It’s just been announced that Ducati have signed an agreement with Dorna Sports, the organisers of the MotoGP World Championship, to supply bikes for... Ducati to supply bikes for MotoE in 2023

It’s just been announced that Ducati have signed an agreement with Dorna Sports, the organisers of the MotoGP World Championship, to supply bikes for the FIM Enel MotoE World Cup. But not for a year or so.  Starting in 2023, Ducati will be the ‘sole supplier of motorcycles for the FIM Enel MotoE World Cup the electric class of the MotoGP World Championship’. Yep, that’s right, from 2023-2026 the MotoE World Cup will be a one make series.

If I’m being honest, I’m not really very happy about it. Don’t get me wrong, I’ve got a lot of time for one make racing; I just don’t think it’s got a place at Grand Prix level. I know the Moto2 bikes are all using identical Triumph engines, but everything else about those bikes is proper bespoke.

Divulge

Ducati didn’t divulge any technical details about the specification of the electric bike they’ll be supplying to the MotoE teams, (all they really said was that there would be a real focus on ‘lightness’). What they did do, was talk about how competition drives development and technical excellence; something that I absolutely agree with. But it’s like they have completely missed the point. If they are the sole supplier to the championship, who are they competing with? Where is the incentive to do better going to come from?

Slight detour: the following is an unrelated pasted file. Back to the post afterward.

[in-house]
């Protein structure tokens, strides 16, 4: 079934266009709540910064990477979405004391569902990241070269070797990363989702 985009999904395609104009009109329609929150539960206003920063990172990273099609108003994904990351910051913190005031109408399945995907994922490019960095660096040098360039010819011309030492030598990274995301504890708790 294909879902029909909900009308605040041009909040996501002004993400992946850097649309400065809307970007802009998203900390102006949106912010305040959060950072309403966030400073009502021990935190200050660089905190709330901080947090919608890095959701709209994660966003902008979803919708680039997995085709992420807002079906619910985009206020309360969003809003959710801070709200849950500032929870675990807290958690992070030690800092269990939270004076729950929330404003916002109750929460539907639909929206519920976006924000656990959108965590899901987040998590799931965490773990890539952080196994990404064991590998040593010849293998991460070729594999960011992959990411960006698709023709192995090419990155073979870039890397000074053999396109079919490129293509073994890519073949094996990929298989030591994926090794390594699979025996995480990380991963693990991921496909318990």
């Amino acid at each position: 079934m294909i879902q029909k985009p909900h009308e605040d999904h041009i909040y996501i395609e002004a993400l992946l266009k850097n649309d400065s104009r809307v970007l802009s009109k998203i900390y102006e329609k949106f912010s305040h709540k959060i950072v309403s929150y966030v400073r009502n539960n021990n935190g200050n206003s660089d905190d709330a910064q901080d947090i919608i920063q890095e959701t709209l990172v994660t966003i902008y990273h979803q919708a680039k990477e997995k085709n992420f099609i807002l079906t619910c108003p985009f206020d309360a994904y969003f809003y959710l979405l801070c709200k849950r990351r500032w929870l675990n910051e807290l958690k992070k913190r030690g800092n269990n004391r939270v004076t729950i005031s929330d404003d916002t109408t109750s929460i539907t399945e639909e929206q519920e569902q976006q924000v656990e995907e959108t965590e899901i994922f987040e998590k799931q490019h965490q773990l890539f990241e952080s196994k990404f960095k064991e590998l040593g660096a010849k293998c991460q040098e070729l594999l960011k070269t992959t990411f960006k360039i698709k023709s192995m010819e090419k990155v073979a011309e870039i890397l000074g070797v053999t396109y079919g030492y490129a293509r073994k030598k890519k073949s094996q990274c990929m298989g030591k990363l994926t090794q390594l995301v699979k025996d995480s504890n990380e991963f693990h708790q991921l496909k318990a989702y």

Ducati talk about how their V4 Panigale engine is directly derived from the 2015 Desmosedici GP engine, and that’s why it’s so good. I’ve got no qualms with that. But don’t try and compare it to this news (they did try and compare it). The 2015 Desmosedici engine was developed in competition, specifically to beat the opposition. If you’re developing a bike for a one make series, it doesn’t need to beat anything.

No, I’m sorry Ducati but the MotoE World Cup should be an absolute hotbed of development. There should be as many different manufacturers in there as possible, all striving to make more powerful electric motors, more efficient drivetrains, lighter batteries, etc. Because that is genuinely what the world needs. Electric motorcycles aren’t good enough yet to satisfy the needs of 99% of motorcyclists. But very soon, they’re going to have to be. So the development is so, so important. And that’s why MotoE is such an important class. In some ways, it’s more important, and more relevant to the future than MotoGP.

Test Bed

Ducati are trying to pass this off as a development program, to develop the best electric bikes known to man. But if they wanted to do that, it should be an open field. If anything, it’s a test bed for a prototype model, it’s certainly not a development platform. And it’s not doing the motorcycle industry any favours.

What this does mean though, is that Ducati are finally jumping on the electric bike band wagon. It was only a matter of time, wasn’t it? And in all fairness, with the might of the Volkswagen Audi Group behind them, and the tech that ‘The Group’ will already have ‘in house’, they ought to be able to build something fairly sensible.